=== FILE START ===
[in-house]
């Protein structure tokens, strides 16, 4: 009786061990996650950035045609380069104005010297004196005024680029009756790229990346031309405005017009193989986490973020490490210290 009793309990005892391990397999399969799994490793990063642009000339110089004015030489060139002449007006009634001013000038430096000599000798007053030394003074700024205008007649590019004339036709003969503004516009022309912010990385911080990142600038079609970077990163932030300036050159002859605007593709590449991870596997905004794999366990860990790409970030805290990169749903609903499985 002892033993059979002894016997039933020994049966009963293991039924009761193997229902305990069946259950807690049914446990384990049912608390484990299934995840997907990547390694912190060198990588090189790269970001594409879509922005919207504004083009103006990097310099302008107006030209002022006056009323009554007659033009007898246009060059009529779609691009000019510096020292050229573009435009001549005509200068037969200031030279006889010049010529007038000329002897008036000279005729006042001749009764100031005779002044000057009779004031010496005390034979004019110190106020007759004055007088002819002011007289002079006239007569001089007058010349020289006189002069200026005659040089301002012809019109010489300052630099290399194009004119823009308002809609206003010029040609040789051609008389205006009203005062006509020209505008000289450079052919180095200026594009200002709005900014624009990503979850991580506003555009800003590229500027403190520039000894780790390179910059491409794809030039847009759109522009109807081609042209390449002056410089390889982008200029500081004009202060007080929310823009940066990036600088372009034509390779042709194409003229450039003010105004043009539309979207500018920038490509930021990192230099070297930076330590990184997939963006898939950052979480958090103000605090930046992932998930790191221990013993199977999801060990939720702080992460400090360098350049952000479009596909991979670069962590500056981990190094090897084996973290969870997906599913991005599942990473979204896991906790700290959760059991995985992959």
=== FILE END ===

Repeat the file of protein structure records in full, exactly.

[in-house]
């Protein structure tokens, strides 16, 4: 009786061990996650950035045609380069104005010297004196005024680029009756790229990346031309405005017009193989986490973020490490210290 009793309990005892391990397999399969799994490793990063642009000339110089004015030489060139002449007006009634001013000038430096000599000798007053030394003074700024205008007649590019004339036709003969503004516009022309912010990385911080990142600038079609970077990163932030300036050159002859605007593709590449991870596997905004794999366990860990790409970030805290990169749903609903499985 002892033993059979002894016997039933020994049966009963293991039924009761193997229902305990069946259950807690049914446990384990049912608390484990299934995840997907990547390694912190060198990588090189790269970001594409879509922005919207504004083009103006990097310099302008107006030209002022006056009323009554007659033009007898246009060059009529779609691009000019510096020292050229573009435009001549005509200068037969200031030279006889010049010529007038000329002897008036000279005729006042001749009764100031005779002044000057009779004031010496005390034979004019110190106020007759004055007088002819002011007289002079006239007569001089007058010349020289006189002069200026005659040089301002012809019109010489300052630099290399194009004119823009308002809609206003010029040609040789051609008389205006009203005062006509020209505008000289450079052919180095200026594009200002709005900014624009990503979850991580506003555009800003590229500027403190520039000894780790390179910059491409794809030039847009759109522009109807081609042209390449002056410089390889982008200029500081004009202060007080929310823009940066990036600088372009034509390779042709194409003229450039003010105004043009539309979207500018920038490509930021990192230099070297930076330590990184997939963006898939950052979480958090103000605090930046992932998930790191221990013993199977999801060990939720702080992460400090360098350049952000479009596909991979670069962590500056981990190094090897084996973290969870997906599913991005599942990473979204896991906790700290959760059991995985992959």